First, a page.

The idea of combining sailing and the dark of night can be unnerving, particularly for people who aren’t used to the experience. Others consider night sailing to be especially rewarding. In fact, it is my favorite time to sail. Extend a sunset-sail until well after dark, to watch the stars appear, maybe even catch a moonrise out over the sparkling sea.
The pleasures of night sailing don’t come without certain inherent difficulties and concerns. The most obvious aspect—the lack of light—calls for prudent seamanship and a careful, attentive approach to navigation. There are plenty of obstacles that are difficult to see under full sun, much less in the dark of night: a mooring line or a little sailboat that’s lost her running lights can make for a startling encounter.
Night sailing does not have to be dangerous. There are many tools available to help the nocturnal sailor on his journey.
• strobe lights or personal locator beacons, which are clipped onto each lifejacket;
• a portable spotlight kept handy;
• a radar reflector, each of which offers a degree of additional security.
• A simple but iron-clad, rule is that every crew member must wear a safety harness and clip to the jacklines when not in the cabin.
There’s no shortage of products available to aid night sailors, but it’s still essential that each member of the crew is familiar with the boat.
• Knowing the location of all through-hulls, for example, or the whereabouts of the bilge pump handle, can save important minutes when dealing with trouble in the dark.
• Another simple device is a small L.E.D. headlamp with a red lens. Keep it in your pocket and wear it whenever you need a little more light.
• The red lens preserves night vision, and its elastic clip allows the use of both hands—invaluable when jibing a spinnaker in the dark.
One obvious benefit of being comfortable with night sailing is the increased distance you’ll be able to travel in your craft. With long-distance cruising in mind, it’s helpful to plan far in advance of your trip, and ensure that you and your crew understand the specific challenges that overnight passages present. Many sailors tend to be active at the outset of the journey, but find themselves sunburned and tired, with a long night of sailing still ahead. Set up a watch rotation, and stick to the schedule, to avoid fatigue.
There are plenty of obstacles to be on the look out for after the sun sets. Some boats will have proper running lights, others will have symbolic running lights, and still others will have none and trust only in the whimsy of fate.
Unexpected rough weather requires good decision-making, and tired crew can be prone to errors. Outfit each bunk in your boat with lee cloths, to ensure that the crew can sleep safely and securely en route. While you’re at it, also consider whether you have sufficient sleeping room for the off-watch crew. It is possible to sleep on the cabin sole, but no one’s going to argue that it’s the most comfortable place to catch a few Zs.
As the light fades around you, and you flip the switch to turn on your running lights, notice how the quality of the water changes and turns reflective.
• Sighting objects like other boats, buoys, or rocky breakwaters, becomes a matter of discerning flashes and shadows against the sky and sea.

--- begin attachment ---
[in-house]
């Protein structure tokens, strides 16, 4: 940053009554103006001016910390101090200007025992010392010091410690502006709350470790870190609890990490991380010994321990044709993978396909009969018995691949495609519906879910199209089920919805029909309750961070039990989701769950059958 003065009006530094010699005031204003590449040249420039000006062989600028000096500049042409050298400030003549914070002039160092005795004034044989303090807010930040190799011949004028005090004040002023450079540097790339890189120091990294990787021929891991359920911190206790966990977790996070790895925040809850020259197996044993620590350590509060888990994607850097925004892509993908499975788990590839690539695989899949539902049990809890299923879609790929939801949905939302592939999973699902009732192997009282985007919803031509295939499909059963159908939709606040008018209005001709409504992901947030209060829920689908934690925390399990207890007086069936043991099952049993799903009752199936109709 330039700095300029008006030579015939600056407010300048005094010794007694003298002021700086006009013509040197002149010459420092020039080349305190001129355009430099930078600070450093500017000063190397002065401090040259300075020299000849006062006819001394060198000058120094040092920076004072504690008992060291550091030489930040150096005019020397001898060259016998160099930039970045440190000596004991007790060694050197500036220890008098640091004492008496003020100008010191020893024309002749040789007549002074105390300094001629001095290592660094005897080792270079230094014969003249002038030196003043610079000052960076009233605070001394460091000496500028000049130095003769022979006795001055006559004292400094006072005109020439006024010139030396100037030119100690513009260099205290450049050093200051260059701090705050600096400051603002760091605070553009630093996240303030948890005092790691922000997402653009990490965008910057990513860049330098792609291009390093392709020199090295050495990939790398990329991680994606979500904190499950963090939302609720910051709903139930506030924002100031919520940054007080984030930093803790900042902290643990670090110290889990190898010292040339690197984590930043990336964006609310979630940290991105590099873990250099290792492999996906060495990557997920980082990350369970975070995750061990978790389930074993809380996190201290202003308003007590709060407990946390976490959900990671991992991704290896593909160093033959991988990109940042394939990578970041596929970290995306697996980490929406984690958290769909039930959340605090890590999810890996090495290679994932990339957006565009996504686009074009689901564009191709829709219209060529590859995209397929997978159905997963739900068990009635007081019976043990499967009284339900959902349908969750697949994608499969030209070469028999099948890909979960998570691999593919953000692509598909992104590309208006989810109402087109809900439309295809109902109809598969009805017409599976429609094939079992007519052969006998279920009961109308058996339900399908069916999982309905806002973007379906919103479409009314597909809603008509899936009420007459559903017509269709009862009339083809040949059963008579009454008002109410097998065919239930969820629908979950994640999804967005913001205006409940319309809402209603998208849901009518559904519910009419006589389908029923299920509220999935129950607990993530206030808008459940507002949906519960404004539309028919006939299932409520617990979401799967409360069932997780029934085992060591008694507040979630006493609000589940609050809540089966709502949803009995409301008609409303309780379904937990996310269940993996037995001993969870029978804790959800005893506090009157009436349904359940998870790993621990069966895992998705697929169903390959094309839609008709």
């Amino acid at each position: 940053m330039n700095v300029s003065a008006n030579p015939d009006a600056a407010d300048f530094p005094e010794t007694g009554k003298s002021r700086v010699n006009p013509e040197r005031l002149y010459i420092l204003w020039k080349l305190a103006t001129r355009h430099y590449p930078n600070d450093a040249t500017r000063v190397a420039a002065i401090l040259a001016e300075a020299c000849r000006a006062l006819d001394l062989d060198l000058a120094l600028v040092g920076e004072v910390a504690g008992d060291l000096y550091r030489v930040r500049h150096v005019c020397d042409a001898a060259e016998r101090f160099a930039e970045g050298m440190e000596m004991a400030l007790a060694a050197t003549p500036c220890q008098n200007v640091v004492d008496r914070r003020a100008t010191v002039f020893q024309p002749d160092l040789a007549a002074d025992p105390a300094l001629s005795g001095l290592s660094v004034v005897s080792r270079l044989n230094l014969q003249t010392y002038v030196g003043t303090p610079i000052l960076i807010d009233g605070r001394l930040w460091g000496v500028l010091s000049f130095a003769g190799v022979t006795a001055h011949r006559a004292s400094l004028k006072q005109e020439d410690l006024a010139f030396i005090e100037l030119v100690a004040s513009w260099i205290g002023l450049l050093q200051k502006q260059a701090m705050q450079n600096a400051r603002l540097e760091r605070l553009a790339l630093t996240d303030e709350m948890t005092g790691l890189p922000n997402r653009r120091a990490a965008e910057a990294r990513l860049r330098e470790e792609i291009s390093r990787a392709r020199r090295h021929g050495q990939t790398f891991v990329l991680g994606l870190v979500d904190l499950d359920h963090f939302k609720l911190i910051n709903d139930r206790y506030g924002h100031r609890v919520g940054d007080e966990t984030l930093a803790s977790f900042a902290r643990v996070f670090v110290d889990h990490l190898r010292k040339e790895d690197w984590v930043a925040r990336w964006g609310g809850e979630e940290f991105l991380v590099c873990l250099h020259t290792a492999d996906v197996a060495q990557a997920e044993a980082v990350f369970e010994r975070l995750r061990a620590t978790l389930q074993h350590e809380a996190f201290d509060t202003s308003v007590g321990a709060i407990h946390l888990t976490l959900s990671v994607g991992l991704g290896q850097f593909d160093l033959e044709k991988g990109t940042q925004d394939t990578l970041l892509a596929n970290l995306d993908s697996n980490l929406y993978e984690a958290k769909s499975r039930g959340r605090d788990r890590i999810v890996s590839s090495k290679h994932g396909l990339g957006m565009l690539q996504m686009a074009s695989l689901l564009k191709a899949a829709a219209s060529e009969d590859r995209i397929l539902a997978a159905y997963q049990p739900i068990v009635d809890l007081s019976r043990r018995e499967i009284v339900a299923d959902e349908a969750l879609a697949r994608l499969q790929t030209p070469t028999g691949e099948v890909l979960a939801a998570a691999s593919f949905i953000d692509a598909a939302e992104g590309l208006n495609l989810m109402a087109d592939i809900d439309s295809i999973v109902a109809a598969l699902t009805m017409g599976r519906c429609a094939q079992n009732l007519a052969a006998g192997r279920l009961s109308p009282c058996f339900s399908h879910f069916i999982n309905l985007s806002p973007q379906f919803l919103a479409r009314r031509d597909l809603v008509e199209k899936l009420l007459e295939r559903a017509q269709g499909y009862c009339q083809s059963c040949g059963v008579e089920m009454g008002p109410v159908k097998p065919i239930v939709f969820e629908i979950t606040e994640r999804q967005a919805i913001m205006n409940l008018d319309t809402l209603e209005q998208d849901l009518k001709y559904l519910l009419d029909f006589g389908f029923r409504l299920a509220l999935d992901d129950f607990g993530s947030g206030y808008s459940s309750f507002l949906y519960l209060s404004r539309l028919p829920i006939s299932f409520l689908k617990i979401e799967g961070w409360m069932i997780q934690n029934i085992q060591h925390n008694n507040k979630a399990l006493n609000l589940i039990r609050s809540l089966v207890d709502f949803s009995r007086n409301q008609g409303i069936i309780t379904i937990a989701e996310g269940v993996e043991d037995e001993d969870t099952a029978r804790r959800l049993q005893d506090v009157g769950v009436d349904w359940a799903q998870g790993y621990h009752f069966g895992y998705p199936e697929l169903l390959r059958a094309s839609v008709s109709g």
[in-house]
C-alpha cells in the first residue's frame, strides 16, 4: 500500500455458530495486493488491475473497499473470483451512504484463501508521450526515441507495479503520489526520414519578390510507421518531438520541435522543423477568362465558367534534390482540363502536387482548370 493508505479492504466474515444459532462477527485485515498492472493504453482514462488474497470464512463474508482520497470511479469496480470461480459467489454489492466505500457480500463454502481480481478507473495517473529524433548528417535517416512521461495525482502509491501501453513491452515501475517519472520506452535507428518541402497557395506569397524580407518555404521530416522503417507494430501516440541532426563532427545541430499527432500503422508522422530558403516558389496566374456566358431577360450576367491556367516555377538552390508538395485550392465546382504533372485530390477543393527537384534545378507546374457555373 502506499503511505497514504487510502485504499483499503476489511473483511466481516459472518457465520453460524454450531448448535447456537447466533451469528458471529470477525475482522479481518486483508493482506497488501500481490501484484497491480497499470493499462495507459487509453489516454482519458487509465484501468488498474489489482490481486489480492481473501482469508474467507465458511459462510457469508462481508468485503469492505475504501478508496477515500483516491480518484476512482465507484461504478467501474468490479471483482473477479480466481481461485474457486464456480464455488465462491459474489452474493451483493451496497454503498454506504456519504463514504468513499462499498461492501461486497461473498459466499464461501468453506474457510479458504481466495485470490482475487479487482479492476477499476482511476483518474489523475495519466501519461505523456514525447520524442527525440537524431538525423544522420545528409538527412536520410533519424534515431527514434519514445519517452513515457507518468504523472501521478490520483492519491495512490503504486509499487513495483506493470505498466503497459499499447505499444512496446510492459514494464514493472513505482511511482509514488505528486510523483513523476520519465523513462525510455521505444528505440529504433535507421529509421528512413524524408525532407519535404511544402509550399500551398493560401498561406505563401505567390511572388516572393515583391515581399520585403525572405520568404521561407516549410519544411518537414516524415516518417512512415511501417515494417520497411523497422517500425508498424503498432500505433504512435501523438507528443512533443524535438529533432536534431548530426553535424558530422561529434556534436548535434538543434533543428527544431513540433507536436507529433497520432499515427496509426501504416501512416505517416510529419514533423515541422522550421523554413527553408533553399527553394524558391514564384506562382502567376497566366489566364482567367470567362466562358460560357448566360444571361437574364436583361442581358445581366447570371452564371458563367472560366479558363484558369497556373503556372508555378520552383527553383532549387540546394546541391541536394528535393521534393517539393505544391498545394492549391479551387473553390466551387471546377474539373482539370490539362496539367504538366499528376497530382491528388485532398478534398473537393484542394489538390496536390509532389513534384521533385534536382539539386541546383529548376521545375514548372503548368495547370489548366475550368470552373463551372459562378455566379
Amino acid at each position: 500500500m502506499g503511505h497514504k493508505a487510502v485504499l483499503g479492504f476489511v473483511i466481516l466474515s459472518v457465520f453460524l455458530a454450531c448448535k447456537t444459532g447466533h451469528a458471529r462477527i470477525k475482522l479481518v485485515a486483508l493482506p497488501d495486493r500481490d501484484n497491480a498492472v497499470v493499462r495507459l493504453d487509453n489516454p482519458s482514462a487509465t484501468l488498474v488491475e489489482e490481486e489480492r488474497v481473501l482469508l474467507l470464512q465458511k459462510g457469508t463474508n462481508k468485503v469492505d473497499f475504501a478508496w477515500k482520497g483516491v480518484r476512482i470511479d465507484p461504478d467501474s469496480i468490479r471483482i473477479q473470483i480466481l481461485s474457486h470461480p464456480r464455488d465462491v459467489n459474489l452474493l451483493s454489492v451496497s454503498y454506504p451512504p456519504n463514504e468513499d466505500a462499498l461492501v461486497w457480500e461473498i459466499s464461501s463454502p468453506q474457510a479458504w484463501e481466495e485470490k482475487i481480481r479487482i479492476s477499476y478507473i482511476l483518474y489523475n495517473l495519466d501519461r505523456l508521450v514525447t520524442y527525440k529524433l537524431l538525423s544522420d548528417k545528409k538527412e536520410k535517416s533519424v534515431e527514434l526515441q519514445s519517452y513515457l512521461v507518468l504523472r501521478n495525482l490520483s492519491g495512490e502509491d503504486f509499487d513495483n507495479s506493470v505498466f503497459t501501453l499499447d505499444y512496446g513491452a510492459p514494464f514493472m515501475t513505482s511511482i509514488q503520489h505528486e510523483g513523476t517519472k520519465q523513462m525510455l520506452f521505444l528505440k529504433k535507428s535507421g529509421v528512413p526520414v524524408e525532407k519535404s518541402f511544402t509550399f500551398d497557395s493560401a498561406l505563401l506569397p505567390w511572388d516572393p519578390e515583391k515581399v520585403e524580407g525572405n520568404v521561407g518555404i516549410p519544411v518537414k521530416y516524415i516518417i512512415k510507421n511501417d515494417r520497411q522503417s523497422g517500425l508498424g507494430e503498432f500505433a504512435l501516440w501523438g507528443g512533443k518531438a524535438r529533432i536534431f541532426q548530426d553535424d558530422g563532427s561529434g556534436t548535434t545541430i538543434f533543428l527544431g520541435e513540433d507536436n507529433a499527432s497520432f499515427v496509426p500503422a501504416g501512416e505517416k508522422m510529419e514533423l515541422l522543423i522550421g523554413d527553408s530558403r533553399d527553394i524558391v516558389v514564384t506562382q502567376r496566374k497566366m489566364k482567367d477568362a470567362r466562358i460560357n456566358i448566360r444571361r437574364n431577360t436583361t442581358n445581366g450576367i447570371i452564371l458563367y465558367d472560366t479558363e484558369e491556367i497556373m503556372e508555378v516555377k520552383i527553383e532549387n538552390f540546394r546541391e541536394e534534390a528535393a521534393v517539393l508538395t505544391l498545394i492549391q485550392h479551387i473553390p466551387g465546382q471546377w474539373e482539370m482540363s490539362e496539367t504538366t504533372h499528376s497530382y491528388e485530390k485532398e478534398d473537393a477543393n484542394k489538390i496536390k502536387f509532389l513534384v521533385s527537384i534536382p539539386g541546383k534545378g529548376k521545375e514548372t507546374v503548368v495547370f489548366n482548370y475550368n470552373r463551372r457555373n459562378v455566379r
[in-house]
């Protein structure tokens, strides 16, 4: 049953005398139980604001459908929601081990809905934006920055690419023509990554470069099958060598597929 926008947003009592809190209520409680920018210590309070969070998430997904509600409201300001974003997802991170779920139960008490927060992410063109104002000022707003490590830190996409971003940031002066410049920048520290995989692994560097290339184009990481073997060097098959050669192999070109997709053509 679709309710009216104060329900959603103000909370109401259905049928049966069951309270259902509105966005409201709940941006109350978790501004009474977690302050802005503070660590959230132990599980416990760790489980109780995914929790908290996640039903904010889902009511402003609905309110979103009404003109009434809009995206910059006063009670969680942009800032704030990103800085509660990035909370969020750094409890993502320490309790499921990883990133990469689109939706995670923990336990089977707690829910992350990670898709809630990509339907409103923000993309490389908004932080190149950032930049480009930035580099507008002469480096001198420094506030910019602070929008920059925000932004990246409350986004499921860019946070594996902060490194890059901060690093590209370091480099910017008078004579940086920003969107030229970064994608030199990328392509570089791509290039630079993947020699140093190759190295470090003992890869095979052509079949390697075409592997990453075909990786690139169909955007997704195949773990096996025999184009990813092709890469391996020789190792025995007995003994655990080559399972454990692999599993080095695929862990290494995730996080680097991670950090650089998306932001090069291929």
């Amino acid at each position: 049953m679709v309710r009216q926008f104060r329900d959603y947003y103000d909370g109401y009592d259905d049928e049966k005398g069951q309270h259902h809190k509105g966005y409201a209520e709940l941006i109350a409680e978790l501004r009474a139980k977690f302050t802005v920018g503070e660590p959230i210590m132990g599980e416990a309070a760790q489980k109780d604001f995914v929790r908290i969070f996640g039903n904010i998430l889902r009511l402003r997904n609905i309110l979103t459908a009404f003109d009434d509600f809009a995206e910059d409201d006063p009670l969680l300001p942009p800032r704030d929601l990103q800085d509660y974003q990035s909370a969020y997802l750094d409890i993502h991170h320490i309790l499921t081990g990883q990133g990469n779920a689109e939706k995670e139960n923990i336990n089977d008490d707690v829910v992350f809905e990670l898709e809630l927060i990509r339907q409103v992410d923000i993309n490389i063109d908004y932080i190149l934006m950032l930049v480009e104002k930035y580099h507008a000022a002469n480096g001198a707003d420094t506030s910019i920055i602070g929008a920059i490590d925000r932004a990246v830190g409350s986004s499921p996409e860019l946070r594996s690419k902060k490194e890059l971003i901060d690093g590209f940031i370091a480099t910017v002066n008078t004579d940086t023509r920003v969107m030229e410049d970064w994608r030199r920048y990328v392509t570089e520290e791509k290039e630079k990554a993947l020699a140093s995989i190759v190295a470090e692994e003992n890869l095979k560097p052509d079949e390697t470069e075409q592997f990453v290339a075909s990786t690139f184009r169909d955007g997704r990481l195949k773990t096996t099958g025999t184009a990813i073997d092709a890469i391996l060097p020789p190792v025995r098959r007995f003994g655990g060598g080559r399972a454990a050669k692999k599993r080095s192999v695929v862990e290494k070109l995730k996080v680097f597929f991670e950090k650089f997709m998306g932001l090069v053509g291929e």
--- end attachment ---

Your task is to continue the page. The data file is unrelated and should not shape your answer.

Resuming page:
• When you encounter lights, pay close attention to the colors and the frequency of flashing (or even isophase flashing), and note whether the lights are fixed or mobile.
• Everything looks different on a darkened sea. The shoreline dramatically changes, particularly in urban areas where a thin black sliver of beach sharply contrasts with the bright lights behind it.
• Even the familiar interior of the boat takes a slightly foreign quality, with the portlights black, and only a few low, red lights glowing. The act of moving around the cabin takes on hushed “Don’t wake up the other watch” tones.
Although the temperature is generally cooler, the weather is often calmer or at least more predictable after sunset. The typical strong afternoon sea wind, along with the corresponding chop, often fades to a gentler breeze and a smoother sea by dark, flattening into calm well before morning’s vivid, gradual return to daylight. Still, conditions can change rapidly, and it’s prudent to be under-canvassed at night. If there’s any question about reducing sail, it’s best to take care of it while there’s still daylight and while full crew is awake and alert. If you discuss sail options in advance and have a practiced crew, sail changes can be completed quickly and efficiently.
The appeal of sailing at night can be difficult to explain, but a moonrise over a tropical island is a good place to start.
To the uninitiated, the special appeal of night sailing can be difficult to explain. Perhaps it’s the simplicity of focusing on the small world within the limited view, in contrast to the dramatic display of reflections, moonlight and stars, that helps foster a heightened awareness of the quiet environment. Perhaps also, night sailing gives the trip a slightly stronger sense of purpose. You realize that you’re not just out for a day sail, but continue toward your destination when most boats have turned for home, and most other people have gone to bed. There’s a certain private satisfaction in experiencing this secret, almost stolen, sailing time.
If you haven’t yet experienced being under sail at night, note the moon’s phase, and check your running lights, then plan to go out for an extended sunset sail. See for yourself how different your usual surroundings can seem while sailing through the dark, gliding along with the moon as your guide.
By Patrick Keilen